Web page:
Unless you have no interest in what is going on in the blogsphere, you might be forgiven for not being aware that Google launched a “Mobile Friendly Update” on April 21, and which has been dubbed by many quarters (erroneously, I would say), as a “Mobilegeddon”.
This has been one of the most highly anticipated and interesting updates that Google has given advanced warning for, but which so far, has turned out to be extremely mild and uneventful. Nonetheless, I have to give credit where credit is due, and thanks to Google’s “ultimatum”, I finally changed my site theme……..into a responsive one!
This, after 8 long years of using the same theme! Recently, I figured it was time to pull up my sleeves, and dig around for a suitable (responsive) theme, and then modify it for Modern Street. I also took the opportunity to relearn a lot of web design stuff with relation to WordPress, Dreamweaver, and responsive web design in general. Finally, I found one candidate in a free theme called Iconic One. This theme is stylish, simple, and fast loading, and most importantly – Responsive.
What is Responsive Mobile Design anyway?
This approach utilizes media queries to render the webpage optimally on the mobile screen with a minimum of scrolling/panning/resizing. Being responsive is different conceptually, from a mobile version or mobile app version of a website that for some reason, is unable to deploy a responsive design site-wide. It doesn’t require any form of mobile app programming, and thus is much more scalable, cost effective, and works for all but the most complex websites (e.g. Fiverr, eBay, and Amazon).
Certain sites are definitely too huge, dynamic, or based on very old CMSes that are unable to be made responsive. Thus, the workaround for this is to develop a separate mobile friendly version of the site (often with a stripped down design) that will detect a person’s browsing device and then if needed, redirect that person to the mobile friendly version. For most sites though, a responsive solution works just fine.
If there was a Web 2.0 before this, Responsive Web Design would be a Web 3.0
Do you notice how wide most (responsive) websites are today? No more narrow and small designs. Everything needs to be WIDE and BIG so that it can resize nicely on mobile devices!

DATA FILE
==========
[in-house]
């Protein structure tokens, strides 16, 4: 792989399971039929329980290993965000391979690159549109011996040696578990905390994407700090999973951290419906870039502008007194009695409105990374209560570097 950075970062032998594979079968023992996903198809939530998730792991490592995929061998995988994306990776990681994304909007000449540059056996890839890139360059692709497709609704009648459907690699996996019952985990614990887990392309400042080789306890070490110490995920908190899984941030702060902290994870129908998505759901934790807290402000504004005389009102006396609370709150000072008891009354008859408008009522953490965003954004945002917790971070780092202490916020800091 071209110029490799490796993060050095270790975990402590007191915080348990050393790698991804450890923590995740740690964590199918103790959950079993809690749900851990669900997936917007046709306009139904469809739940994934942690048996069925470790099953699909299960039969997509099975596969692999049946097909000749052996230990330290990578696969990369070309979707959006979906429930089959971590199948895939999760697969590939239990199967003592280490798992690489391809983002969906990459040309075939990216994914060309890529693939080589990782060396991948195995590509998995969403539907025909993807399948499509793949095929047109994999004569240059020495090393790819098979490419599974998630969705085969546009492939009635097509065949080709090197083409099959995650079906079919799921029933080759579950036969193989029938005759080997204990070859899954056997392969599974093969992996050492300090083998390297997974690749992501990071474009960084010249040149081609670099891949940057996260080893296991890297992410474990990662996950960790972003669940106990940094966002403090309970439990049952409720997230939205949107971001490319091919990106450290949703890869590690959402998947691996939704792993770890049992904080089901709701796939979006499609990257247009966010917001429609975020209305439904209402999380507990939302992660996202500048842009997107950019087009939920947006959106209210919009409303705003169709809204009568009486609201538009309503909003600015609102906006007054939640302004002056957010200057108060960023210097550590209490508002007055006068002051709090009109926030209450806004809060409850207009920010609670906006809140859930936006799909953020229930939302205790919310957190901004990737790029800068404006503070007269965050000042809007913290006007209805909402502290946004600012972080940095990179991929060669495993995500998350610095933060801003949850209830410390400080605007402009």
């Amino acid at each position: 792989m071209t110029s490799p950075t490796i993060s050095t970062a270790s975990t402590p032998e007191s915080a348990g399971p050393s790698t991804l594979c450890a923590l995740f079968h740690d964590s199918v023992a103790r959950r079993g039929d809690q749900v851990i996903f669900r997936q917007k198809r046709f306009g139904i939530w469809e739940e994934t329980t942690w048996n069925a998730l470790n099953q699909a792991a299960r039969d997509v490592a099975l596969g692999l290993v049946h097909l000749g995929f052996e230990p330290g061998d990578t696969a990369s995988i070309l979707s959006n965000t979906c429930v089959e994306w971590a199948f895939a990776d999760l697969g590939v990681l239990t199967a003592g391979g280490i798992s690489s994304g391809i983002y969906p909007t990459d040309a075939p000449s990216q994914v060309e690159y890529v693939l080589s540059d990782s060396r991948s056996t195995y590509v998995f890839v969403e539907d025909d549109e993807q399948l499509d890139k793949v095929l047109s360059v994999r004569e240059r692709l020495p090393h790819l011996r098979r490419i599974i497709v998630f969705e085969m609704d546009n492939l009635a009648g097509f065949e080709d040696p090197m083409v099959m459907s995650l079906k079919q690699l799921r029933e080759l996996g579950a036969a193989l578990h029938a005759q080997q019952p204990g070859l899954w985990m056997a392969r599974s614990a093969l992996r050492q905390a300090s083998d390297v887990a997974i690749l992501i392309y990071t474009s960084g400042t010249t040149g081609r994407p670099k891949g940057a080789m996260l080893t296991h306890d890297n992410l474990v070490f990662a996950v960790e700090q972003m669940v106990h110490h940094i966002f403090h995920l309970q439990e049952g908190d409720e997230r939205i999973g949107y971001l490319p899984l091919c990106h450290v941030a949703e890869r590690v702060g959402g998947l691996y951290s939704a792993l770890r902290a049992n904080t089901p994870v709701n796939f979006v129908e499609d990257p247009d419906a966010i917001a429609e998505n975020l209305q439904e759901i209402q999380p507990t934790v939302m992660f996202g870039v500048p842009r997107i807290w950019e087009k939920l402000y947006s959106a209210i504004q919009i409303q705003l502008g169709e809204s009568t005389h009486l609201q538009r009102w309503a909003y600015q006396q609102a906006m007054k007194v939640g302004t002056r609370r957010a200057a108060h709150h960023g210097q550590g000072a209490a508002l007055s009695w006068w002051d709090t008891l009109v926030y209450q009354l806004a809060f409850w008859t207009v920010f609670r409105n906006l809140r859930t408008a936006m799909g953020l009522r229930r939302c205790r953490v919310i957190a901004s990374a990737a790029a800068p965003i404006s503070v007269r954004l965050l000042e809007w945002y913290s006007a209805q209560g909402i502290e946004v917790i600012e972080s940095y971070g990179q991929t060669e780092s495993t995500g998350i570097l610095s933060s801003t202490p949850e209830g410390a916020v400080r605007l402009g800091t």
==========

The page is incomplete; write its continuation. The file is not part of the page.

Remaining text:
Many companies are still caught in a lurch, because this change has been nothing short of rapid. In particular, large ecommerce/shopping/forum sites have been caught out by the rapidity of this “shift” towards mobile browsing. For example, as of this moment, Amazon Associate’s Program (the huge affiliate publisher network of Amazon), is still woefully left behind with many non responsive banners and widgets, which are not suitable for responsive website deployment (the last time I checked).
Looking towards the future…
The Web is always changing. and nothing stays still for long. HTML 5 and CSS3 are becoming the new standards for web mobile design, and many of the older HTML standards will become deprecated over time. Google has embraced a “Mobile First” approach, and has actively encouraged app developers to come on board over the past 5 years. The result is over the couple of years, we will see a major transition from desktop browsing, which is currently estimated at just under half of all browsing modes, shifting towards mobile browsing, which will become the dominant browsing mode.
Looking back, it’s quite amazing to me how, after all the dust has settled, that no one really predicted where we would end up today. Take for example, the .mobi Top Level Domain (TLD) extension, which in prior to 2007 was being touted as the way to go for mobile browsing; now it has all but completely died out. The same goes for the whole bunch of new TLDs introduced by ICANN (exciting at that time) which have never made any sort of impact in the search engines till today. Not as long as Google calls the shots.
Way back in 2008, I blogged on Google’s prediction that mobile-only browsers will be dead soon – well, today we can see the extent of just how true this prediction has become……Share This: